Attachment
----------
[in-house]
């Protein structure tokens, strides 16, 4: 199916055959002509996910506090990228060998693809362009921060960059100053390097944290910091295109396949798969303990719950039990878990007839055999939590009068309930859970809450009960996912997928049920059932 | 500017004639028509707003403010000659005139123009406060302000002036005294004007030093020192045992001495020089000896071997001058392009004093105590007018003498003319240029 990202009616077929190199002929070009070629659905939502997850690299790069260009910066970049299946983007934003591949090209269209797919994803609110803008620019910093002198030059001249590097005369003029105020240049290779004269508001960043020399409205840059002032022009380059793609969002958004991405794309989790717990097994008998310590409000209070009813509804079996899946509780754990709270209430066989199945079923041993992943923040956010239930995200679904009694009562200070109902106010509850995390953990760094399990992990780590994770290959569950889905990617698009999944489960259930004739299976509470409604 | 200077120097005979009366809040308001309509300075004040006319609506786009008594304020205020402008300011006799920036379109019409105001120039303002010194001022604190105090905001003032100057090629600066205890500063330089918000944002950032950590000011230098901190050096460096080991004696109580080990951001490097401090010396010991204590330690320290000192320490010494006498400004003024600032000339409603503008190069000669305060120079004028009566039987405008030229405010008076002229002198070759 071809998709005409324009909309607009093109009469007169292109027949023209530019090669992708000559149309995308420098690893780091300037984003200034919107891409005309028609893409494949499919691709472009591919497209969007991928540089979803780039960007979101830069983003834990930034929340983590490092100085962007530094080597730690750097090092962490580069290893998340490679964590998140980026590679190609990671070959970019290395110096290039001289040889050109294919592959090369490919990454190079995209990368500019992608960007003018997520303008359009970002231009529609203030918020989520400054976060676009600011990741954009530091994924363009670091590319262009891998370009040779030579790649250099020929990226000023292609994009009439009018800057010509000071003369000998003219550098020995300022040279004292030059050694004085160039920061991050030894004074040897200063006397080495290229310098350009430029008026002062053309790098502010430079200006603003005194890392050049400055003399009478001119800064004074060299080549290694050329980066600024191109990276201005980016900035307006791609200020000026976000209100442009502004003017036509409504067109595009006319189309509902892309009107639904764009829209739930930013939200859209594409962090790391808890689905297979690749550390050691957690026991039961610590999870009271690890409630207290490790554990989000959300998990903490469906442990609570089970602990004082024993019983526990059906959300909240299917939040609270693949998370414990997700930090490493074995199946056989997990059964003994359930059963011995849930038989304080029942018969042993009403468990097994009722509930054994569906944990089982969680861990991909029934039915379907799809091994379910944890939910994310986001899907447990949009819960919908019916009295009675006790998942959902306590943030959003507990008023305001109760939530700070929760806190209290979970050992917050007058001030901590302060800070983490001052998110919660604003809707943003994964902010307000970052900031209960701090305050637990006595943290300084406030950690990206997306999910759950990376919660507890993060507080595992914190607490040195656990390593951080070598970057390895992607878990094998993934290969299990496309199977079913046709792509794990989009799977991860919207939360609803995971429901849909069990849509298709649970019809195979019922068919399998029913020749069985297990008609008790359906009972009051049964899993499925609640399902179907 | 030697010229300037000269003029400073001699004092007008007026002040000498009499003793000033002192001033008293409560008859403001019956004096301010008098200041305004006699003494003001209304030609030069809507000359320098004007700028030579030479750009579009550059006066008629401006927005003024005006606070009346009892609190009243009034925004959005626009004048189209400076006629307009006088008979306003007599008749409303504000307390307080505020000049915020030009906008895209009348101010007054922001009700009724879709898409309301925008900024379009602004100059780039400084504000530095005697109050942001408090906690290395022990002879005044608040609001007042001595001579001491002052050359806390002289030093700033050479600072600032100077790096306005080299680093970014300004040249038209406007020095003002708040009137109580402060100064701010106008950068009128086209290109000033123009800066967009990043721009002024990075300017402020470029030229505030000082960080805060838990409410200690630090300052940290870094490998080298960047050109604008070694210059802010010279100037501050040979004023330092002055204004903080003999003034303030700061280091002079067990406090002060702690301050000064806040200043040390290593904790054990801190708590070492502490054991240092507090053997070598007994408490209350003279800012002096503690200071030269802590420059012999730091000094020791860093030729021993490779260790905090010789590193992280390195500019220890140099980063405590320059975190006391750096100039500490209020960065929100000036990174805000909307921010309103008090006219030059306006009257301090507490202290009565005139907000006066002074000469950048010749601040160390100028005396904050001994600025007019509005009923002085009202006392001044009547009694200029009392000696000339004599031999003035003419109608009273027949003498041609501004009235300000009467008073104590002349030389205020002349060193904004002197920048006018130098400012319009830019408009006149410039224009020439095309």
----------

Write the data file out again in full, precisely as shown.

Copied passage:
[in-house]
């Protein structure tokens, strides 16, 4: 199916055959002509996910506090990228060998693809362009921060960059100053390097944290910091295109396949798969303990719950039990878990007839055999939590009068309930859970809450009960996912997928049920059932 | 500017004639028509707003403010000659005139123009406060302000002036005294004007030093020192045992001495020089000896071997001058392009004093105590007018003498003319240029 990202009616077929190199002929070009070629659905939502997850690299790069260009910066970049299946983007934003591949090209269209797919994803609110803008620019910093002198030059001249590097005369003029105020240049290779004269508001960043020399409205840059002032022009380059793609969002958004991405794309989790717990097994008998310590409000209070009813509804079996899946509780754990709270209430066989199945079923041993992943923040956010239930995200679904009694009562200070109902106010509850995390953990760094399990992990780590994770290959569950889905990617698009999944489960259930004739299976509470409604 | 200077120097005979009366809040308001309509300075004040006319609506786009008594304020205020402008300011006799920036379109019409105001120039303002010194001022604190105090905001003032100057090629600066205890500063330089918000944002950032950590000011230098901190050096460096080991004696109580080990951001490097401090010396010991204590330690320290000192320490010494006498400004003024600032000339409603503008190069000669305060120079004028009566039987405008030229405010008076002229002198070759 071809998709005409324009909309607009093109009469007169292109027949023209530019090669992708000559149309995308420098690893780091300037984003200034919107891409005309028609893409494949499919691709472009591919497209969007991928540089979803780039960007979101830069983003834990930034929340983590490092100085962007530094080597730690750097090092962490580069290893998340490679964590998140980026590679190609990671070959970019290395110096290039001289040889050109294919592959090369490919990454190079995209990368500019992608960007003018997520303008359009970002231009529609203030918020989520400054976060676009600011990741954009530091994924363009670091590319262009891998370009040779030579790649250099020929990226000023292609994009009439009018800057010509000071003369000998003219550098020995300022040279004292030059050694004085160039920061991050030894004074040897200063006397080495290229310098350009430029008026002062053309790098502010430079200006603003005194890392050049400055003399009478001119800064004074060299080549290694050329980066600024191109990276201005980016900035307006791609200020000026976000209100442009502004003017036509409504067109595009006319189309509902892309009107639904764009829209739930930013939200859209594409962090790391808890689905297979690749550390050691957690026991039961610590999870009271690890409630207290490790554990989000959300998990903490469906442990609570089970602990004082024993019983526990059906959300909240299917939040609270693949998370414990997700930090490493074995199946056989997990059964003994359930059963011995849930038989304080029942018969042993009403468990097994009722509930054994569906944990089982969680861990991909029934039915379907799809091994379910944890939910994310986001899907447990949009819960919908019916009295009675006790998942959902306590943030959003507990008023305001109760939530700070929760806190209290979970050992917050007058001030901590302060800070983490001052998110919660604003809707943003994964902010307000970052900031209960701090305050637990006595943290300084406030950690990206997306999910759950990376919660507890993060507080595992914190607490040195656990390593951080070598970057390895992607878990094998993934290969299990496309199977079913046709792509794990989009799977991860919207939360609803995971429901849909069990849509298709649970019809195979019922068919399998029913020749069985297990008609008790359906009972009051049964899993499925609640399902179907 | 030697010229300037000269003029400073001699004092007008007026002040000498009499003793000033002192001033008293409560008859403001019956004096301010008098200041305004006699003494003001209304030609030069809507000359320098004007700028030579030479750009579009550059006066008629401006927005003024005006606070009346009892609190009243009034925004959005626009004048189209400076006629307009006088008979306003007599008749409303504000307390307080505020000049915020030009906008895209009348101010007054922001009700009724879709898409309301925008900024379009602004100059780039400084504000530095005697109050942001408090906690290395022990002879005044608040609001007042001595001579001491002052050359806390002289030093700033050479600072600032100077790096306005080299680093970014300004040249038209406007020095003002708040009137109580402060100064701010106008950068009128086209290109000033123009800066967009990043721009002024990075300017402020470029030229505030000082960080805060838990409410200690630090300052940290870094490998080298960047050109604008070694210059802010010279100037501050040979004023330092002055204004903080003999003034303030700061280091002079067990406090002060702690301050000064806040200043040390290593904790054990801190708590070492502490054991240092507090053997070598007994408490209350003279800012002096503690200071030269802590420059012999730091000094020791860093030729021993490779260790905090010789590193992280390195500019220890140099980063405590320059975190006391750096100039500490209020960065929100000036990174805000909307921010309103008090006219030059306006009257301090507490202290009565005139907000006066002074000469950048010749601040160390100028005396904050001994600025007019509005009923002085009202006392001044009547009694200029009392000696000339004599031999003035003419109608009273027949003498041609501004009235300000009467008073104590002349030389205020002349060193904004002197920048006018130098400012319009830019408009006149410039224009020439095309």